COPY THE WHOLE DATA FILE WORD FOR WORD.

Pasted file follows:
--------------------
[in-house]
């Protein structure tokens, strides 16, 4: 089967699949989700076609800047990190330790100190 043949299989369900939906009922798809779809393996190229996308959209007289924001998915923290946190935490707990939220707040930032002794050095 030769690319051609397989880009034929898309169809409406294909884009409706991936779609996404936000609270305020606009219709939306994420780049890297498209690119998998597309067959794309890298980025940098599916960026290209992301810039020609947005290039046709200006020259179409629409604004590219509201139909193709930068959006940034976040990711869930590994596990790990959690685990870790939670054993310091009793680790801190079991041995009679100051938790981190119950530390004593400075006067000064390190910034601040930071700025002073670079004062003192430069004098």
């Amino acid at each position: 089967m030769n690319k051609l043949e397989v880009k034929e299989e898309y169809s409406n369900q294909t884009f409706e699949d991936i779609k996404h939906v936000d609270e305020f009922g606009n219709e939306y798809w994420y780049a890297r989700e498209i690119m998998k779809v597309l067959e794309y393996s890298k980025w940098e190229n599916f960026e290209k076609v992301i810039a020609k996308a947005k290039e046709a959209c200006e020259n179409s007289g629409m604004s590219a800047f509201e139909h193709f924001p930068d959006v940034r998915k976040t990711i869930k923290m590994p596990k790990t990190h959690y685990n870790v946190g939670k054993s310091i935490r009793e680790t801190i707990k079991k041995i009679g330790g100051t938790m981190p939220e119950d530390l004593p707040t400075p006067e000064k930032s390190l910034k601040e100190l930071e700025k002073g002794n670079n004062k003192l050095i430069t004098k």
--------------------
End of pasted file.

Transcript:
[in-house]
């Protein structure tokens, strides 16, 4: 089967699949989700076609800047990190330790100190 043949299989369900939906009922798809779809393996190229996308959209007289924001998915923290946190935490707990939220707040930032002794050095 030769690319051609397989880009034929898309169809409406294909884009409706991936779609996404936000609270305020606009219709939306994420780049890297498209690119998998597309067959794309890298980025940098599916960026290209992301810039020609947005290039046709200006020259179409629409604004590219509201139909193709930068959006940034976040990711869930590994596990790990959690685990870790939670054993310091009793680790801190079991041995009679100051938790981190119950530390004593400075006067000064390190910034601040930071700025002073670079004062003192430069004098």
């Amino acid at each position: 089967m030769n690319k051609l043949e397989v880009k034929e299989e898309y169809s409406n369900q294909t884009f409706e699949d991936i779609k996404h939906v936000d609270e305020f009922g606009n219709e939306y798809w994420y780049a890297r989700e498209i690119m998998k779809v597309l067959e794309y393996s890298k980025w940098e190229n599916f960026e290209k076609v992301i810039a020609k996308a947005k290039e046709a959209c200006e020259n179409s007289g629409m604004s590219a800047f509201e139909h193709f924001p930068d959006v940034r998915k976040t990711i869930k923290m590994p596990k790990t990190h959690y685990n870790v946190g939670k054993s310091i935490r009793e680790t801190i707990k079991k041995i009679g330790g100051t938790m981190p939220e119950d530390l004593p707040t400075p006067e000064k930032s390190l910034k601040e100190l930071e700025k002073g002794n670079n004062k003192l050095i430069t004098k």